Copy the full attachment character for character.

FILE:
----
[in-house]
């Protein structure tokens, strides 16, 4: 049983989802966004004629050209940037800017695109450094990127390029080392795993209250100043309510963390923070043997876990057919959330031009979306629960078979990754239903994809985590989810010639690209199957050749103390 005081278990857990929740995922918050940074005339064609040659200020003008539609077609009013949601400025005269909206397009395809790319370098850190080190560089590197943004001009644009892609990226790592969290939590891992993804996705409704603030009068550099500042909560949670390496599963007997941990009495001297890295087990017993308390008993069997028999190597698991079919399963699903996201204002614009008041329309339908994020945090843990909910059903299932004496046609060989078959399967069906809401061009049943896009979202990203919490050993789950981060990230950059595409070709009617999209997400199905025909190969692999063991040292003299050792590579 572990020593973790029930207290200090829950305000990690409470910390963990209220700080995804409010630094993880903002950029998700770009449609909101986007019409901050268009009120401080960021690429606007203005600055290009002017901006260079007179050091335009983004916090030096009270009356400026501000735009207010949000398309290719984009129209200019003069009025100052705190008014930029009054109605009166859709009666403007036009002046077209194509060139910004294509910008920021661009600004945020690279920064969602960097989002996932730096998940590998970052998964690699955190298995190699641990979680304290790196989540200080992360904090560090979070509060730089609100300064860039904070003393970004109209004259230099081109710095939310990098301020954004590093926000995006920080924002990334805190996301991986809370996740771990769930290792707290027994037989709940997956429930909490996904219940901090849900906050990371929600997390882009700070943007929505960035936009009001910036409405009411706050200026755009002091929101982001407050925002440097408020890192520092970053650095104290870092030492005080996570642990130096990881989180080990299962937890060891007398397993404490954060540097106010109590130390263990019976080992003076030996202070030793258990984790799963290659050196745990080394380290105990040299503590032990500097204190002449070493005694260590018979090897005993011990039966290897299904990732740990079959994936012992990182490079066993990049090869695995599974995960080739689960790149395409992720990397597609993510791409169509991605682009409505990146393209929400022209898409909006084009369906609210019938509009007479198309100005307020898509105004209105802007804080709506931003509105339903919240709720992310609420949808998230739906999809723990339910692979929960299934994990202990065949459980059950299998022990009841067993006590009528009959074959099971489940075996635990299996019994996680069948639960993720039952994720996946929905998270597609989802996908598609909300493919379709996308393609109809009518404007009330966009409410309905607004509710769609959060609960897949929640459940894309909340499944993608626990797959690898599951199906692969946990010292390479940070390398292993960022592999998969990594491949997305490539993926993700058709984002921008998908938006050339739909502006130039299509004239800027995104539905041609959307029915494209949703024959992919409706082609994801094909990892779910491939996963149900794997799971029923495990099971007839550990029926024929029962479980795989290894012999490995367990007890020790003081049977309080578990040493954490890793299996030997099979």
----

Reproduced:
[in-house]
């Protein structure tokens, strides 16, 4: 049983989802966004004629050209940037800017695109450094990127390029080392795993209250100043309510963390923070043997876990057919959330031009979306629960078979990754239903994809985590989810010639690209199957050749103390 005081278990857990929740995922918050940074005339064609040659200020003008539609077609009013949601400025005269909206397009395809790319370098850190080190560089590197943004001009644009892609990226790592969290939590891992993804996705409704603030009068550099500042909560949670390496599963007997941990009495001297890295087990017993308390008993069997028999190597698991079919399963699903996201204002614009008041329309339908994020945090843990909910059903299932004496046609060989078959399967069906809401061009049943896009979202990203919490050993789950981060990230950059595409070709009617999209997400199905025909190969692999063991040292003299050792590579 572990020593973790029930207290200090829950305000990690409470910390963990209220700080995804409010630094993880903002950029998700770009449609909101986007019409901050268009009120401080960021690429606007203005600055290009002017901006260079007179050091335009983004916090030096009270009356400026501000735009207010949000398309290719984009129209200019003069009025100052705190008014930029009054109605009166859709009666403007036009002046077209194509060139910004294509910008920021661009600004945020690279920064969602960097989002996932730096998940590998970052998964690699955190298995190699641990979680304290790196989540200080992360904090560090979070509060730089609100300064860039904070003393970004109209004259230099081109710095939310990098301020954004590093926000995006920080924002990334805190996301991986809370996740771990769930290792707290027994037989709940997956429930909490996904219940901090849900906050990371929600997390882009700070943007929505960035936009009001910036409405009411706050200026755009002091929101982001407050925002440097408020890192520092970053650095104290870092030492005080996570642990130096990881989180080990299962937890060891007398397993404490954060540097106010109590130390263990019976080992003076030996202070030793258990984790799963290659050196745990080394380290105990040299503590032990500097204190002449070493005694260590018979090897005993011990039966290897299904990732740990079959994936012992990182490079066993990049090869695995599974995960080739689960790149395409992720990397597609993510791409169509991605682009409505990146393209929400022209898409909006084009369906609210019938509009007479198309100005307020898509105004209105802007804080709506931003509105339903919240709720992310609420949808998230739906999809723990339910692979929960299934994990202990065949459980059950299998022990009841067993006590009528009959074959099971489940075996635990299996019994996680069948639960993720039952994720996946929905998270597609989802996908598609909300493919379709996308393609109809009518404007009330966009409410309905607004509710769609959060609960897949929640459940894309909340499944993608626990797959690898599951199906692969946990010292390479940070390398292993960022592999998969990594491949997305490539993926993700058709984002921008998908938006050339739909502006130039299509004239800027995104539905041609959307029915494209949703024959992919409706082609994801094909990892779910491939996963149900794997799971029923495990099971007839550990029926024929029962479980795989290894012999490995367990007890020790003081049977309080578990040493954490890793299996030997099979």